Enron dives from the seventh largest US company to bankruptcy in less than a year in this tale told chronologically. The emphasis is on human drama, from suicide to 20,000 people sacked: the personalities of Ken Lay (with Falwellesque rectitude), Jeff Skilling (he of big ideas), Lou Pai (gone with $250 M), and Andy Fastow (the dark prince) dominate. Along the way, we watch Enron game California's deregulated electricity market, get a free pass from Arthur Andersen (which okays the dubious mark-to-market accounting), use greed to manipulate banks and brokerages (Merrill Lynch fires the analyst who questions Enron's rise), and hear from both Presidents Bush what great guys these are.Written by
Among the protesters who disrupt the meeting with Jeff Skilling at San Francisco's Commonwealth Club is Marla Ruzicka. The former Global Exchange activist founded CIVIC (Campaign for Innocent Victims of Conflict), which worked to help the victims of the war in Iraq. She died in Iraq on April 16, 2005, the victim of a suicide bombing. See more »
Oh I can't help myself. You know what the difference between the state of California and Titanic? And this is being webcast, and I know I'm going to regret this - at least when the Titanic went down, the lights were on.
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Written by Henry Glover and Morris Levy
Used by permission of EMI Virgin Songs, Inc. d/b/a EMI Longitude Music
Performed by Los Straitjackets
Courtesy of Calvalcade/Yep Rock Records
By arrangement with Ocean Park Music Group See more »
A fascinating story in a clear and well-delivered film whose only weakness is the bias inherent in the telling
When Enron was granted permission to use mark-to-market accounting it saw the start of the dramatic increase in its profits and its share price. The method allows a company to claim projected earnings from projects once the deal is signed. With this in place Enron was able to earn money without actually earning money. However this could not go on forever and the company was under pressure to continually come up with new ideas to keep the deals and money flowing. And it did so, to the point where it was widely praised within the business community and by stockholders. However things would eventually catch up with the company and a few years ago the company collapsed in bankruptcy before the arrests began.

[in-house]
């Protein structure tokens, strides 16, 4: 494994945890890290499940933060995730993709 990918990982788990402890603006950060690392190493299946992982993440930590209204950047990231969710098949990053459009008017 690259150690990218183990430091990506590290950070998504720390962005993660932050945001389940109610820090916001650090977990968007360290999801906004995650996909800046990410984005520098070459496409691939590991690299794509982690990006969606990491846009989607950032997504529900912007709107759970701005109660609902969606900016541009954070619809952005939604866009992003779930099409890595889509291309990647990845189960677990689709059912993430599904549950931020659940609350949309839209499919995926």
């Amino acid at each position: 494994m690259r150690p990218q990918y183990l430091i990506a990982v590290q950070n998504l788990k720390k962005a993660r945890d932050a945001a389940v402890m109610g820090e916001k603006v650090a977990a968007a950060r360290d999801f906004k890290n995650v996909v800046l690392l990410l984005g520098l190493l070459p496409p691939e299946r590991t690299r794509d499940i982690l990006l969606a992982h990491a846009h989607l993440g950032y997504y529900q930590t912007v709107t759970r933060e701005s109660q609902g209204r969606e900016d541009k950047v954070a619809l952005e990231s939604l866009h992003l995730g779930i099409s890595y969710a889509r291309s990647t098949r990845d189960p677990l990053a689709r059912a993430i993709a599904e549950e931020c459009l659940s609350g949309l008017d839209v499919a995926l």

Working for an American multinational myself I am always interested and critical of the business model of making more and more money and keeping the stock increasing in value being the only way to survive. So I have watched films like this and like The Corporation with interest and appreciate the way that they sell a complex issue in easy to understand ways. With the Enron film it is all the more interesting because it is a prime example of how it all fell down and how easy it is to con the market which, regardless of the legality of the accounting method used, is basically what they did! The film tells the story well and it is a tale that never struggles to fascinate. Lesser hands could have fudged the telling but the team here structure it well and use footage from Enron and C-Span to really good effect. In fact I did wonder how much this film cost to make because the vast majority of it is stock footage and a handful of interviews.
Although they lay things out well, the film doesn't manage to avoid nailing its colours to the mast; which is a shame because the story is compelling enough and damning enough to work without resorting to cheap digs, funny footage and so on. Sadly it does use this not to the point of distraction but just to the point where I wondered if the makers didn't think that the facts would be strong enough to make the audience get the point without the extra bit of hammering. The film also stretches to bring in Bush and his cronies as if they were also to blame; it doesn't labour this point but what little it does is stretched again it could have done less and allowed the audience to draw its own conclusions.
Overall this is not a perfect documentary because it is a bit biased and based on commentary from subjects all on one side of the fence. However it is well structured and easy to follow, stripping away the feared complexity of the tale and telling it in a fascinating and engaging way. A cautionary tale that I doubt that those that needed to learn from have learnt from. Well worth a look and yet another good documentary making it into cinemas.
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